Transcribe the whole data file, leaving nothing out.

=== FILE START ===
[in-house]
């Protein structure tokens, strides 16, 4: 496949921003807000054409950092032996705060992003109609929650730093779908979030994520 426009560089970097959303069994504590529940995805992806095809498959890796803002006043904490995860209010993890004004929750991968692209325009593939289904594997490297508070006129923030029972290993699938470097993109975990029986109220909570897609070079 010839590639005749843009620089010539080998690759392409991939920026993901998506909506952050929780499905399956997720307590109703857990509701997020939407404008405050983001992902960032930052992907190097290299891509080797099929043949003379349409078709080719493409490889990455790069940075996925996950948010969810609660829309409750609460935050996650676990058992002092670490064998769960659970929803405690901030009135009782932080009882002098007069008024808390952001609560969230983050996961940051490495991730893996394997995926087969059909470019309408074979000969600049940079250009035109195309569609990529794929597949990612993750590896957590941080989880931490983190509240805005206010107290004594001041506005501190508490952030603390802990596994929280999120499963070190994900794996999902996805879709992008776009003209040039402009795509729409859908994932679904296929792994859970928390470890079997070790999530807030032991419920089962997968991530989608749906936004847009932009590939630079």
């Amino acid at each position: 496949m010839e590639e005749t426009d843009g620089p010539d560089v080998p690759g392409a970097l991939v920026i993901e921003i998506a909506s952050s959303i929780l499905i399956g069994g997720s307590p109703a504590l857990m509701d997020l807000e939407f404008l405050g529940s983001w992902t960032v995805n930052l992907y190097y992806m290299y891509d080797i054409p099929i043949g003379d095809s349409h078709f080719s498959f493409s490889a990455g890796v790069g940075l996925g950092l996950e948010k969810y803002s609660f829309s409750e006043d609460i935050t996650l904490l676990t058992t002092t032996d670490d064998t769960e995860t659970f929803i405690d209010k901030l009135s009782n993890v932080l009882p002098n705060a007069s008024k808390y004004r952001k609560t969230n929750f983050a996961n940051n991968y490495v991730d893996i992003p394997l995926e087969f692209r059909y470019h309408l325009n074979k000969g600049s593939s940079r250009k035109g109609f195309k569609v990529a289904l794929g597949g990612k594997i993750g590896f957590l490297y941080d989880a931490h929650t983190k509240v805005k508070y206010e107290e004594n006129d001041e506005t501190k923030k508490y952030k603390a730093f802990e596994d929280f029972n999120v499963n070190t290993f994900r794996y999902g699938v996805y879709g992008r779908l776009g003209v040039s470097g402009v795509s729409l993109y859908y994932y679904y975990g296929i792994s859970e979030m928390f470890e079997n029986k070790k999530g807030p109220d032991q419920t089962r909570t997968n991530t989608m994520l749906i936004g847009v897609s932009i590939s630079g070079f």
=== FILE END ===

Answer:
[in-house]
């Protein structure tokens, strides 16, 4: 496949921003807000054409950092032996705060992003109609929650730093779908979030994520 426009560089970097959303069994504590529940995805992806095809498959890796803002006043904490995860209010993890004004929750991968692209325009593939289904594997490297508070006129923030029972290993699938470097993109975990029986109220909570897609070079 010839590639005749843009620089010539080998690759392409991939920026993901998506909506952050929780499905399956997720307590109703857990509701997020939407404008405050983001992902960032930052992907190097290299891509080797099929043949003379349409078709080719493409490889990455790069940075996925996950948010969810609660829309409750609460935050996650676990058992002092670490064998769960659970929803405690901030009135009782932080009882002098007069008024808390952001609560969230983050996961940051490495991730893996394997995926087969059909470019309408074979000969600049940079250009035109195309569609990529794929597949990612993750590896957590941080989880931490983190509240805005206010107290004594001041506005501190508490952030603390802990596994929280999120499963070190994900794996999902996805879709992008776009003209040039402009795509729409859908994932679904296929792994859970928390470890079997070790999530807030032991419920089962997968991530989608749906936004847009932009590939630079």
């Amino acid at each position: 496949m010839e590639e005749t426009d843009g620089p010539d560089v080998p690759g392409a970097l991939v920026i993901e921003i998506a909506s952050s959303i929780l499905i399956g069994g997720s307590p109703a504590l857990m509701d997020l807000e939407f404008l405050g529940s983001w992902t960032v995805n930052l992907y190097y992806m290299y891509d080797i054409p099929i043949g003379d095809s349409h078709f080719s498959f493409s490889a990455g890796v790069g940075l996925g950092l996950e948010k969810y803002s609660f829309s409750e006043d609460i935050t996650l904490l676990t058992t002092t032996d670490d064998t769960e995860t659970f929803i405690d209010k901030l009135s009782n993890v932080l009882p002098n705060a007069s008024k808390y004004r952001k609560t969230n929750f983050a996961n940051n991968y490495v991730d893996i992003p394997l995926e087969f692209r059909y470019h309408l325009n074979k000969g600049s593939s940079r250009k035109g109609f195309k569609v990529a289904l794929g597949g990612k594997i993750g590896f957590l490297y941080d989880a931490h929650t983190k509240v805005k508070y206010e107290e004594n006129d001041e506005t501190k923030k508490y952030k603390a730093f802990e596994d929280f029972n999120v499963n070190t290993f994900r794996y999902g699938v996805y879709g992008r779908l776009g003209v040039s470097g402009v795509s729409l993109y859908y994932y679904y975990g296929i792994s859970e979030m928390f470890e079997n029986k070790k999530g807030p109220d032991q419920t089962r909570t997968n991530t989608m994520l749906i936004g847009v897609s932009i590939s630079g070079f």